9. Now I bring the gun inside and assymble the barrel, reciever, trigger, and the butt stock. This is done so that when you paint the reeds and allow them to transfer from piece to piece. Also you need to make sure that the background is even through out the entire gun.
10. Here is a list of paints that I use to do the reeds in the order that they are applied.
a. American accents taupe
b. American accents nutmeg
c. American accents hunters club green
d. Rust-oleum flat black
11. And here are the brushes that I used. They can be found at any art store.
a. 1/4" angled medium bristle
b. 3/8" angled medium bristle
12. To paint the reeds, place the brush on the surface so that the angle is against the gun with the long end of the angle farthest away from you. Try to start at an area of the gun that has an edge so that the reeds apear to be coming out of that spot. As you draw the brush away from the starting point decrease the amount of pressure that you are applying and try to flic your wrist slowly to create the thin tips of the reeds. Change the way the reeds flow to create a varying pattern. Move down the side of the gun and feel in the reeds as dense as you want. This first process is done with the color taupe only.
13. Now for the fun part. The next process you will us the nutmeg only. Your going to do this step the same as the last, but the twist is you will be going OVER the reeds you painted the first time. Don`t cover the whole reed only part of it. This is adding the detail of varying colors of the reeds. This is where most people make mistakes. It is difficult to make the brush go over the same area you`ve already painted. Practice first.
14. Now you will use the green. Only place a few green reeds to the gun. If you add to many it will not blend in as well. The green gives it a realistic look. These are done seperatly from the other reeds.
15. The final color is black. You will use this to place a small amount to 85% of the total reeds including the green ones. This will really bring out the detail in your reeds and set them apart from the background. Remember only 85% of the reeds. That way in will apear as two different layers of reeds. Those close and those a little further away. One thing to remember about the black is go small. Don`t cover your other colors. Your only adding fine detail.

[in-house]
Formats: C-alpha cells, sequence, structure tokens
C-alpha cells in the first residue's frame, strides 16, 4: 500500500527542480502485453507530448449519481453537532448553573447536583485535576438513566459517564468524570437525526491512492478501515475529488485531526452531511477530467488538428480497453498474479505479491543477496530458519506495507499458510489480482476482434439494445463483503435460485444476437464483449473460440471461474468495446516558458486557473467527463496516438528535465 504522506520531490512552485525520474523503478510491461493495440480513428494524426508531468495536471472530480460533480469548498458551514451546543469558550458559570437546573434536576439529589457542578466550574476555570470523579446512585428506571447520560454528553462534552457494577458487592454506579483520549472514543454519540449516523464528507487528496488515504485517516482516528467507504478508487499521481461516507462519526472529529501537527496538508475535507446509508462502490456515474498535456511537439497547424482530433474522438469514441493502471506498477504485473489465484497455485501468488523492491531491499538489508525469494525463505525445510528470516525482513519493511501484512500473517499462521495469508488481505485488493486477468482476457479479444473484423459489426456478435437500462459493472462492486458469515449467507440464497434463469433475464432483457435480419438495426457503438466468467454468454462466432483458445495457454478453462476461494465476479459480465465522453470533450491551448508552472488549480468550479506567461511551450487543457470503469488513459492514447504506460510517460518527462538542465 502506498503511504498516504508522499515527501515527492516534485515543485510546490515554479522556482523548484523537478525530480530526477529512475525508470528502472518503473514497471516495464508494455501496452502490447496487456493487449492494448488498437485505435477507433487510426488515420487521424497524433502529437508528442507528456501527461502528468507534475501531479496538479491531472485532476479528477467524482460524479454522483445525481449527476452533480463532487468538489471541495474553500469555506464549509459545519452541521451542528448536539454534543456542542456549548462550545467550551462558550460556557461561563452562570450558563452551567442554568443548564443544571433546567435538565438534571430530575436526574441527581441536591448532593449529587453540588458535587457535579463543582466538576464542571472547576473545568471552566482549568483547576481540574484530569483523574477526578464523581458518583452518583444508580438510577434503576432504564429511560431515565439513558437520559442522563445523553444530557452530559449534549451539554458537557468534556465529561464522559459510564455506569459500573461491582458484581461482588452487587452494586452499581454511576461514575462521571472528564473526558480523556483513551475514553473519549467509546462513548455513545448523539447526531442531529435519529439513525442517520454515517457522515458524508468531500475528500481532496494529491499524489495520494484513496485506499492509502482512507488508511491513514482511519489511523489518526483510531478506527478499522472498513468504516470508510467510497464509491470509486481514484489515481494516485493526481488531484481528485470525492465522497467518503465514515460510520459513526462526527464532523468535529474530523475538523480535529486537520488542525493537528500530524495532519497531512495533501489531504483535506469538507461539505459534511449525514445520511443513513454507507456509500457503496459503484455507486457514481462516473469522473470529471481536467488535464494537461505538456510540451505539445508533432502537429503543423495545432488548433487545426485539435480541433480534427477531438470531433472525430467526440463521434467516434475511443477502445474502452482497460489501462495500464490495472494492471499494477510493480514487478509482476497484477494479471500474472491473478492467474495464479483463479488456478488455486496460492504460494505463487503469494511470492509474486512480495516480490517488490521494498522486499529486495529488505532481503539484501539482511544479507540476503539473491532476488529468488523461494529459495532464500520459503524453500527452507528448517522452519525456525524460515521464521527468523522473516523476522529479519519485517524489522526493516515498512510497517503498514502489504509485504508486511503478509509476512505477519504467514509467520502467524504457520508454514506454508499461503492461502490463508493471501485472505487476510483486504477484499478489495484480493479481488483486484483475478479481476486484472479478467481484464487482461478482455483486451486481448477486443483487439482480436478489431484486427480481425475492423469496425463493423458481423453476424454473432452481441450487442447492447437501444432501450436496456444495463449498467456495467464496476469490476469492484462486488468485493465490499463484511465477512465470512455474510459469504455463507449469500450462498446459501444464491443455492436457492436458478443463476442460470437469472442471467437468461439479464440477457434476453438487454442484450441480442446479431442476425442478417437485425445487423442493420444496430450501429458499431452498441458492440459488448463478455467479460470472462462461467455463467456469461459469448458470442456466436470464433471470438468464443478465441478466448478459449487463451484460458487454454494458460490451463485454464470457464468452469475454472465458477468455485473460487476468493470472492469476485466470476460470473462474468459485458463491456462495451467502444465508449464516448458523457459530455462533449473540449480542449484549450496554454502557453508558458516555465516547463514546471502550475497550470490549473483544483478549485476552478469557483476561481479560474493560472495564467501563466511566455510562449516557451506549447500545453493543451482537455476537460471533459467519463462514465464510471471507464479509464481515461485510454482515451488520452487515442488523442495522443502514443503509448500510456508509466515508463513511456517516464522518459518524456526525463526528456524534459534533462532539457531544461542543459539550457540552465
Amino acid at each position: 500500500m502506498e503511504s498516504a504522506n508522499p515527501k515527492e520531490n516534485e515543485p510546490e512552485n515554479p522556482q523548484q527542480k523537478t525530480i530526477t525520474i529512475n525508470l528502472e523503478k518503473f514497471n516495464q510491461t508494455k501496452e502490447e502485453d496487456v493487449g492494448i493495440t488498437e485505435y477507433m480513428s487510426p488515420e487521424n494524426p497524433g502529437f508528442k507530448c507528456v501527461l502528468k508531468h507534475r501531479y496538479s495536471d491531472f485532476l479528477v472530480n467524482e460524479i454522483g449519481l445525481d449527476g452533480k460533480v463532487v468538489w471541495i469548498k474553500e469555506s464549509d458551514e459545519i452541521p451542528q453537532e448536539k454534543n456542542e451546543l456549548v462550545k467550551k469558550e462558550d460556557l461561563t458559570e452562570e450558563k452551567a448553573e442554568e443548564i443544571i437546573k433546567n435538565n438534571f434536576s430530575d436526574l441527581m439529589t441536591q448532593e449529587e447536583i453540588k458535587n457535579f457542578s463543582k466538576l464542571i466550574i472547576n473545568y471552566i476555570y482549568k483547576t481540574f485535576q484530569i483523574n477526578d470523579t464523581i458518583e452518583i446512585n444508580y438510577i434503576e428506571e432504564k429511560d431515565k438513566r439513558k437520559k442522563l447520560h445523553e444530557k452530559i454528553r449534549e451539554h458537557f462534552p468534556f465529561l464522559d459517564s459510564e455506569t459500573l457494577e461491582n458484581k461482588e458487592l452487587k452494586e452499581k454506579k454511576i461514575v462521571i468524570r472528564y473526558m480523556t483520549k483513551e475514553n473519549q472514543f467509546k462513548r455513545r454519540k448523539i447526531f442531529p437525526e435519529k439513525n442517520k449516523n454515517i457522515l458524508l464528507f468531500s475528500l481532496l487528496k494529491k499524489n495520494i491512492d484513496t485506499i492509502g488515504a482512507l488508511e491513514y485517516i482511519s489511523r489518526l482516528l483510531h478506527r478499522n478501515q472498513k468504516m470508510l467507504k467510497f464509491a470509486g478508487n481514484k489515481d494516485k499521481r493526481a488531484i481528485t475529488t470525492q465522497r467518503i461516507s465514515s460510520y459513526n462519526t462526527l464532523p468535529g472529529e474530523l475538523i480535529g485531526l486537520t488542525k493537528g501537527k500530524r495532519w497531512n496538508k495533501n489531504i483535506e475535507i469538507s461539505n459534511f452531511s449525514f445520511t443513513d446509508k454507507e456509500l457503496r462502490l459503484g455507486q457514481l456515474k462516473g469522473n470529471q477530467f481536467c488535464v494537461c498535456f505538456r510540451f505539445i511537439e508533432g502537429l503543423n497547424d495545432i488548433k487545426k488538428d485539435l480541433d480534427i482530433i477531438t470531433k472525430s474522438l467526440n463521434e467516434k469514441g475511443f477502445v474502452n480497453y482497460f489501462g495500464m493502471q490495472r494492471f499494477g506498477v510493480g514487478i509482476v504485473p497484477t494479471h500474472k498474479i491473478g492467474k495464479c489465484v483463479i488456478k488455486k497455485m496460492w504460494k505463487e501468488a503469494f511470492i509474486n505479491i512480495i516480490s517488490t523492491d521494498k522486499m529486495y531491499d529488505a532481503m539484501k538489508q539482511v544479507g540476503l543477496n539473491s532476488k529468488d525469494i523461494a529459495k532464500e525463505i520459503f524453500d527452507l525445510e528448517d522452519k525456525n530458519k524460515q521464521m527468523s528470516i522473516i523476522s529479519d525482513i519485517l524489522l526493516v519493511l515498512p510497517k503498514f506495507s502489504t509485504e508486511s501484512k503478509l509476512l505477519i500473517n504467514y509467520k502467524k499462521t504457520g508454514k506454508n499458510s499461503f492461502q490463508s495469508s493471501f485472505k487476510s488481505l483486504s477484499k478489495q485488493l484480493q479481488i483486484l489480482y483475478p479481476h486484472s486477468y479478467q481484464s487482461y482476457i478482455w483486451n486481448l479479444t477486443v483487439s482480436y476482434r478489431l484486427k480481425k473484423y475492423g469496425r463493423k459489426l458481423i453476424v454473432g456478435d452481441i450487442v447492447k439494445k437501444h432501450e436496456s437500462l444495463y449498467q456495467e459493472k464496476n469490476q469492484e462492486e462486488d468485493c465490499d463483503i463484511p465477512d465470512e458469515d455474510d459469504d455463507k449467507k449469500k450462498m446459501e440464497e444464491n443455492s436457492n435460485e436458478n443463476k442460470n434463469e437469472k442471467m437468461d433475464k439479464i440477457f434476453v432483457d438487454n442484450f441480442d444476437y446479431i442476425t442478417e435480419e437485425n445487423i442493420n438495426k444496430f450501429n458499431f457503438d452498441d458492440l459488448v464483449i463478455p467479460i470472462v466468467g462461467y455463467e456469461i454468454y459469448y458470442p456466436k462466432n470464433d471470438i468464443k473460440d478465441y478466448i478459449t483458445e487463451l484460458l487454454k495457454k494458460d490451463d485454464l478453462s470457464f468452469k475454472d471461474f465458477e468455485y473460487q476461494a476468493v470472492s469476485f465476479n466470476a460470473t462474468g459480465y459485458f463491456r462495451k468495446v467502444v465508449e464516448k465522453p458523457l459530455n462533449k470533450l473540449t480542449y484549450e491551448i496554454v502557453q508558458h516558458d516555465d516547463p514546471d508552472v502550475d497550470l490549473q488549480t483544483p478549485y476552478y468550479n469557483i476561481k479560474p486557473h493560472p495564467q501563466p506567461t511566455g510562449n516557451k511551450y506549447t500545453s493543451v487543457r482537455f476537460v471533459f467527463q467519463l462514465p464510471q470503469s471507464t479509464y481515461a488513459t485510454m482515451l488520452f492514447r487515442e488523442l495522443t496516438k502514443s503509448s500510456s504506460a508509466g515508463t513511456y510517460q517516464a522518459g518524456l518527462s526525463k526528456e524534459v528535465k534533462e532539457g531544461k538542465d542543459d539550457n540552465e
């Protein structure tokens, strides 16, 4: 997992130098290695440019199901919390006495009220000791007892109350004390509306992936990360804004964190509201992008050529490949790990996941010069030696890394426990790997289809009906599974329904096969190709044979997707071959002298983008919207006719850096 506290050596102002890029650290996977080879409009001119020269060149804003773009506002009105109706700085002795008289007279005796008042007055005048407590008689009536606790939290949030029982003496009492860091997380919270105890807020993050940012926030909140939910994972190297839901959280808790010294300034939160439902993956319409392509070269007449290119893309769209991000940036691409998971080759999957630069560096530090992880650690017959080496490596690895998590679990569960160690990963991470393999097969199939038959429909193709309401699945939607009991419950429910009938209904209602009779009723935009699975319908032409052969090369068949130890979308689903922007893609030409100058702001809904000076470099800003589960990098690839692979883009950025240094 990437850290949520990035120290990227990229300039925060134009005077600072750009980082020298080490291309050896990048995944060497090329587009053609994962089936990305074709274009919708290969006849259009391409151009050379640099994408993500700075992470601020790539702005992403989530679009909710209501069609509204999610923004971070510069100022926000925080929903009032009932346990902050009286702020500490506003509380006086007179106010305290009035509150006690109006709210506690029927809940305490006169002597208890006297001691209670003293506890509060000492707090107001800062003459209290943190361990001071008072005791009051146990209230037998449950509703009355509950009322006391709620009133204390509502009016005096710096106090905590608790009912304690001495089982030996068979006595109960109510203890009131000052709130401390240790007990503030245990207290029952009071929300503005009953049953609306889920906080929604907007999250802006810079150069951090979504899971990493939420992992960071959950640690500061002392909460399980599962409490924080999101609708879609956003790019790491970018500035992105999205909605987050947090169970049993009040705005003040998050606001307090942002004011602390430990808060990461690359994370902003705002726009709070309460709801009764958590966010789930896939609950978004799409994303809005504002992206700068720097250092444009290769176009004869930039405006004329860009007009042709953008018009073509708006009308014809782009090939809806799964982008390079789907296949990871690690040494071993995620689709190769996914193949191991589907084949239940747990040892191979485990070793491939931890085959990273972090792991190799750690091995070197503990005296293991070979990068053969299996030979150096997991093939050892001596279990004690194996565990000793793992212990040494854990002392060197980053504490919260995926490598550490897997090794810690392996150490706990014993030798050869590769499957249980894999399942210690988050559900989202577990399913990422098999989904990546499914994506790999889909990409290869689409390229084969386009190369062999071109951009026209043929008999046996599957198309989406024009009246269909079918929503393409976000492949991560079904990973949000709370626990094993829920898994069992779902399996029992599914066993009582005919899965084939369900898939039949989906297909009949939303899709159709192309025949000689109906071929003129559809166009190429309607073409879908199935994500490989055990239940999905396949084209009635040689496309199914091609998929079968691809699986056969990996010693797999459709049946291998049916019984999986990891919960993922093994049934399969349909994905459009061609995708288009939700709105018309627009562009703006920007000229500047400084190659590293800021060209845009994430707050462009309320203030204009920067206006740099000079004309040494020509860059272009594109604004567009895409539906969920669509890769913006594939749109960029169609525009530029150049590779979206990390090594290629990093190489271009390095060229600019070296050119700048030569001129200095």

16. Let the paint dry overnight in a warm place. The last process is the clear matte finish. This will help to protect the paint in inclement weather. I use a clear acrylic sealer personaly but and clear in matte finish will work ( try Krylon matte finish as well )
17. Hang the gun back up and apply the sealer. I personaly do three coats. If possible place the gun in the sun while drying. The suns heat will practical bake the stuff on hard as a rock. Or you can buy a heat lamp bulb and place it in a aluminum drop light. Hang it near the parts in a barn or someplace to let it heat up and bake in.
Here is the finished project all assymbled. I`ll let her dry for at least another 24 hours just to make sure it`s good to go.
This is a fun projest for others to try. If you mess up, start over again. Take your time and have fun with it.
I would like to thank Fowl Wishes for trusting a stranger enough to send me his gun and letting me know what he thinks when it arrives back to him. And also ol`yeller who came up with the first post on painting
a gun. Your info was invaluable.
'Lord, hold our troops in your loving hands. Protect them as they protect us. Bless them and their families for the selfless acts they perform for us in our time of need. Amen..'